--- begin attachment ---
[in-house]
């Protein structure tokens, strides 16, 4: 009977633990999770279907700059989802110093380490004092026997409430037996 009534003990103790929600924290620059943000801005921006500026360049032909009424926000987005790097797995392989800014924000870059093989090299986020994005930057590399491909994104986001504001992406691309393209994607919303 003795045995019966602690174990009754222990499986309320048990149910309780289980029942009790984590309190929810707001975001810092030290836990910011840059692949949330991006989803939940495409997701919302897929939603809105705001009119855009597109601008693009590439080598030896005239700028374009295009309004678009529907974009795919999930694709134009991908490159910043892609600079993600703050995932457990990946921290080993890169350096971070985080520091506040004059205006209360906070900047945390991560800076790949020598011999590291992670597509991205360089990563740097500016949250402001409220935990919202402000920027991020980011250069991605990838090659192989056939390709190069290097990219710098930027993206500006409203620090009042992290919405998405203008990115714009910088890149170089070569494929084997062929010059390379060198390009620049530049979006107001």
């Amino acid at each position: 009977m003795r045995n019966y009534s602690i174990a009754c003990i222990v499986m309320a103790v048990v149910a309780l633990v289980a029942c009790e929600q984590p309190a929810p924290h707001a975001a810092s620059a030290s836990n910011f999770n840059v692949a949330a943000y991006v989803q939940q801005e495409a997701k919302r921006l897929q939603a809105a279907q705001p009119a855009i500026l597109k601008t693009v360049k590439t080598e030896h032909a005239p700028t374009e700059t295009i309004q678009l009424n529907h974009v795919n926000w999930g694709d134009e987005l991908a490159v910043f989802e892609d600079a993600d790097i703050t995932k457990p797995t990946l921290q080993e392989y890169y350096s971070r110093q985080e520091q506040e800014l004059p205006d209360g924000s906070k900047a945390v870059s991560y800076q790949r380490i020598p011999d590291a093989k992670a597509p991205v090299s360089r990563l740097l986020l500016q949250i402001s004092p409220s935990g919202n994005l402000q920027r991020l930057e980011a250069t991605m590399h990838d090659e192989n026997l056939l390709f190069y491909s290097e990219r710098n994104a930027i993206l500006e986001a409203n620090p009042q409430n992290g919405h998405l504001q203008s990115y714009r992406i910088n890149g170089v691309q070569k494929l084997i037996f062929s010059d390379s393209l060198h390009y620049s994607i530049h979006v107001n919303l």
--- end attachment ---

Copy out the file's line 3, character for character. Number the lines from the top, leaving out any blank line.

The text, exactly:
């Amino acid at each position: 009977m003795r045995n019966y009534s602690i174990a009754c003990i222990v499986m309320a103790v048990v149910a309780l633990v289980a029942c009790e929600q984590p309190a929810p924290h707001a975001a810092s620059a030290s836990n910011f999770n840059v692949a949330a943000y991006v989803q939940q801005e495409a997701k919302r921006l897929q939603a809105a279907q705001p009119a855009i500026l597109k601008t693009v360049k590439t080598e030896h032909a005239p700028t374009e700059t295009i309004q678009l009424n529907h974009v795919n926000w999930g694709d134009e987005l991908a490159v910043f989802e892609d600079a993600d790097i703050t995932k457990p797995t990946l921290q080993e392989y890169y350096s971070r110093q985080e520091q506040e800014l004059p205006d209360g924000s906070k900047a945390v870059s991560y800076q790949r380490i020598p011999d590291a093989k992670a597509p991205v090299s360089r990563l740097l986020l500016q949250i402001s004092p409220s935990g919202n994005l402000q920027r991020l930057e980011a250069t991605m590399h990838d090659e192989n026997l056939l390709f190069y491909s290097e990219r710098n994104a930027i993206l500006e986001a409203n620090p009042q409430n992290g919405h998405l504001q203008s990115y714009r992406i910088n890149g170089v691309q070569k494929l084997i037996f062929s010059d390379s393209l060198h390009y620049s994607i530049h979006v107001n919303l």